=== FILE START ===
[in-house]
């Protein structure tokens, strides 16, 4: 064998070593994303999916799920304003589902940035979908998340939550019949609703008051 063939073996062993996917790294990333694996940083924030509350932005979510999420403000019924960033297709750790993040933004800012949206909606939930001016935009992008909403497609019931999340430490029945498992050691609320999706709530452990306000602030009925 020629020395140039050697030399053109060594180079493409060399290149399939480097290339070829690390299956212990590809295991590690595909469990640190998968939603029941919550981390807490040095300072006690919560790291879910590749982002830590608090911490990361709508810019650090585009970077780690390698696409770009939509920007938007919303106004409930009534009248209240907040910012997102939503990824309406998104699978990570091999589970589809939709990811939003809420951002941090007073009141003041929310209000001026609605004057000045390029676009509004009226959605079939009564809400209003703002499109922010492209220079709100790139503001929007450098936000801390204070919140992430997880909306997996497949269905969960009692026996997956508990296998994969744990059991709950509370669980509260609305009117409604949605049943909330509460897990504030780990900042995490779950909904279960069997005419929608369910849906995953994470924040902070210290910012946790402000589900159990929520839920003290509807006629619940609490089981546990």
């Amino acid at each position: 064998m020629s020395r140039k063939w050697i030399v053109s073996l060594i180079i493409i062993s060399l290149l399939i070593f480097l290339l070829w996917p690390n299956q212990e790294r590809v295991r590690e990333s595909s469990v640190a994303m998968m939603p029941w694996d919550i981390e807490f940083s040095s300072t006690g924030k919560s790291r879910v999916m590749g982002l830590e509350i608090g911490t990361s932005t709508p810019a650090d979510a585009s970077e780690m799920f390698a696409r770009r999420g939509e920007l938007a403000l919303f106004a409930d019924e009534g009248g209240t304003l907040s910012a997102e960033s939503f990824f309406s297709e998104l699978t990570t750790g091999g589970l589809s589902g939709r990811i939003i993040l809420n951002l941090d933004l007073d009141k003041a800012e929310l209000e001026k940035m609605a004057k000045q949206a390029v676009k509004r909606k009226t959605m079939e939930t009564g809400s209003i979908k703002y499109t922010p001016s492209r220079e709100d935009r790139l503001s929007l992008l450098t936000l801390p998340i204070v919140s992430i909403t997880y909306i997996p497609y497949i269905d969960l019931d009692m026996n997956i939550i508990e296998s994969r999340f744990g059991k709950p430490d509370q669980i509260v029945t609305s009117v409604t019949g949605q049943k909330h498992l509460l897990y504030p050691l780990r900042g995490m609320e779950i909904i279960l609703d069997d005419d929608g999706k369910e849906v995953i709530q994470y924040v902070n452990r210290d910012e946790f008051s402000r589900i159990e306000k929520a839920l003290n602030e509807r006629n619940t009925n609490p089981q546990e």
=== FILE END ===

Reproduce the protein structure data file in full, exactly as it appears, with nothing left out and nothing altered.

[in-house]
């Protein structure tokens, strides 16, 4: 064998070593994303999916799920304003589902940035979908998340939550019949609703008051 063939073996062993996917790294990333694996940083924030509350932005979510999420403000019924960033297709750790993040933004800012949206909606939930001016935009992008909403497609019931999340430490029945498992050691609320999706709530452990306000602030009925 020629020395140039050697030399053109060594180079493409060399290149399939480097290339070829690390299956212990590809295991590690595909469990640190998968939603029941919550981390807490040095300072006690919560790291879910590749982002830590608090911490990361709508810019650090585009970077780690390698696409770009939509920007938007919303106004409930009534009248209240907040910012997102939503990824309406998104699978990570091999589970589809939709990811939003809420951002941090007073009141003041929310209000001026609605004057000045390029676009509004009226959605079939009564809400209003703002499109922010492209220079709100790139503001929007450098936000801390204070919140992430997880909306997996497949269905969960009692026996997956508990296998994969744990059991709950509370669980509260609305009117409604949605049943909330509460897990504030780990900042995490779950909904279960069997005419929608369910849906995953994470924040902070210290910012946790402000589900159990929520839920003290509807006629619940609490089981546990």
């Amino acid at each position: 064998m020629s020395r140039k063939w050697i030399v053109s073996l060594i180079i493409i062993s060399l290149l399939i070593f480097l290339l070829w996917p690390n299956q212990e790294r590809v295991r590690e990333s595909s469990v640190a994303m998968m939603p029941w694996d919550i981390e807490f940083s040095s300072t006690g924030k919560s790291r879910v999916m590749g982002l830590e509350i608090g911490t990361s932005t709508p810019a650090d979510a585009s970077e780690m799920f390698a696409r770009r999420g939509e920007l938007a403000l919303f106004a409930d019924e009534g009248g209240t304003l907040s910012a997102e960033s939503f990824f309406s297709e998104l699978t990570t750790g091999g589970l589809s589902g939709r990811i939003i993040l809420n951002l941090d933004l007073d009141k003041a800012e929310l209000e001026k940035m609605a004057k000045q949206a390029v676009k509004r909606k009226t959605m079939e939930t009564g809400s209003i979908k703002y499109t922010p001016s492209r220079e709100d935009r790139l503001s929007l992008l450098t936000l801390p998340i204070v919140s992430i909403t997880y909306i997996p497609y497949i269905d969960l019931d009692m026996n997956i939550i508990e296998s994969r999340f744990g059991k709950p430490d509370q669980i509260v029945t609305s009117v409604t019949g949605q049943k909330h498992l509460l897990y504030p050691l780990r900042g995490m609320e779950i909904i279960l609703d069997d005419d929608g999706k369910e849906v995953i709530q994470y924040v902070n452990r210290d910012e946790f008051s402000r589900i159990e306000k929520a839920l003290n602030e509807r006629n619940t009925n609490p089981q546990e």